Inflation shock pushing sovereigns to private markets: report

With an eye on private assets amid growing inflation and uncertainty, sovereign wealth funds pivot to US and Asia Pacific and away from Europe as the war in Ukraine rages, according to the latest Invesco report.
Inflation shock pushing sovereigns to private markets: report

Inflation is the biggest threat – alongside geopolitical instability – to sovereign wealth funds (SWF), with many of them increasing their allocation to private markets at the expense of fixed income to hedge against value erosion, according to an Invesco report on Monday (July 18).

More sovereign wealth funds are expected to focus on private market alternatives such as private equity, real estate, and infrastructure in the year ahead, according to a key finding in the Global Sovereign Asset Management Study 2022 conducted by Invesco in the first quarter of this year.

The US and Asia Pacific are the favoured destinations for these investors, but Europe has declined in popularity due to the ongoing Russian-Ukraine conflict,  the report said.

The report surveyed 139 chief investment officers, heads of asset classes and senior portfolio strategists at 81 sovereign wealth funds and 58 central banks worldwide managing a combined $23 trillion in assets as of March 2022.


About 40% of the respondents surveyed expect inflation – now at a 40-year high of 9.1% in the US - in developed markets to remain high over the next two years, while another 40% expect it to steadily decline. Just under a fifth anticipate stagflation.

Over half of respondents (59%) expect US inflation to average 3-4% over the next 5 years.

Given this mixed inflation outlook, uncertainty is the main driver behind the shift of sovereign funds to private markets, said the report. Sovereign investors surveyed now have an average of 26% of their portfolio allocated to alternative investments, with private equity and real estate the largest sub-sectors, and infrastructure growing steadily year on year.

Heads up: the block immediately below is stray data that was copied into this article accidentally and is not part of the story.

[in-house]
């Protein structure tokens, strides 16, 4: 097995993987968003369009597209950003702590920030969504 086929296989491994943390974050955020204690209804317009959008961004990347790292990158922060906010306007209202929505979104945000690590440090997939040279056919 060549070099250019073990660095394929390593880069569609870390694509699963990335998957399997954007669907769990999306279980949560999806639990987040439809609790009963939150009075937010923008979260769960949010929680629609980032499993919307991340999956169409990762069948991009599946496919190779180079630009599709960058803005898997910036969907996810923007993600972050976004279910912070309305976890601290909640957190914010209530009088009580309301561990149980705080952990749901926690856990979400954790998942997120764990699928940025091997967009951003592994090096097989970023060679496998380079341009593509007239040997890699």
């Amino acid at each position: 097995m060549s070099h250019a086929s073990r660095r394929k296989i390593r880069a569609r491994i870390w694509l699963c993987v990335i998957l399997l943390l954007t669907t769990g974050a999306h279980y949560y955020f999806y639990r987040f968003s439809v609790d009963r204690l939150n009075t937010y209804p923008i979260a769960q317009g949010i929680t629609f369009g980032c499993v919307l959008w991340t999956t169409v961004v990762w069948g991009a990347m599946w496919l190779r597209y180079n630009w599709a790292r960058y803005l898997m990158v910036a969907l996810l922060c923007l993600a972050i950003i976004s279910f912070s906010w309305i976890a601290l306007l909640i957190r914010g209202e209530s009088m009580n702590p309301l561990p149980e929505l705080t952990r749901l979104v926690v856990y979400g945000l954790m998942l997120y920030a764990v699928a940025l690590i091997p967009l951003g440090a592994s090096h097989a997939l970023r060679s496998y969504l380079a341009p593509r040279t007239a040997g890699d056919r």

When asked which asset classes they intend to increase, maintain, or decrease exposure to over the next year, private equity was the most popular (net +29%), followed by unlisted real estate at +23%. By contrast, respondents were most bearish on fixed income (-12%) and cash (-4%), while sentiment on equities was largely unchanged (+1%).

Terry Pan, Invesco

“When we look at real estate and infrastructure from an investment point of view, the rental income and income generated by different types of infrastructure programmes are the things that attract sovereign asset owners,” said Terry Pan, Invesco’s chief executive for Greater China, Southeast Asia and Korea to AsianInvestor.

“From an inflation hedge standpoint, prices of real assets have generally been quite positive. There’s a positive correlation between prices and inflation,” he said, adding that private equity has generally delivered decent long-term returns while also acting as an inflation buffer.

Diego Lopez, managing director at Global SWF said real and unlisted assets are compatible with sovereign wealth funds, which by nature are long-term, and patient investors seeking to generate cash flows over a timeframe of 10 to 20 years.

Diego Lopez, Global SWF

“I would say infrastructure and private debt are the most popular choices by SWFs right now, as well as some pockets of real estate (logistics, senior housing) and private equity (tech-related sectors),” he told AsianInvestor.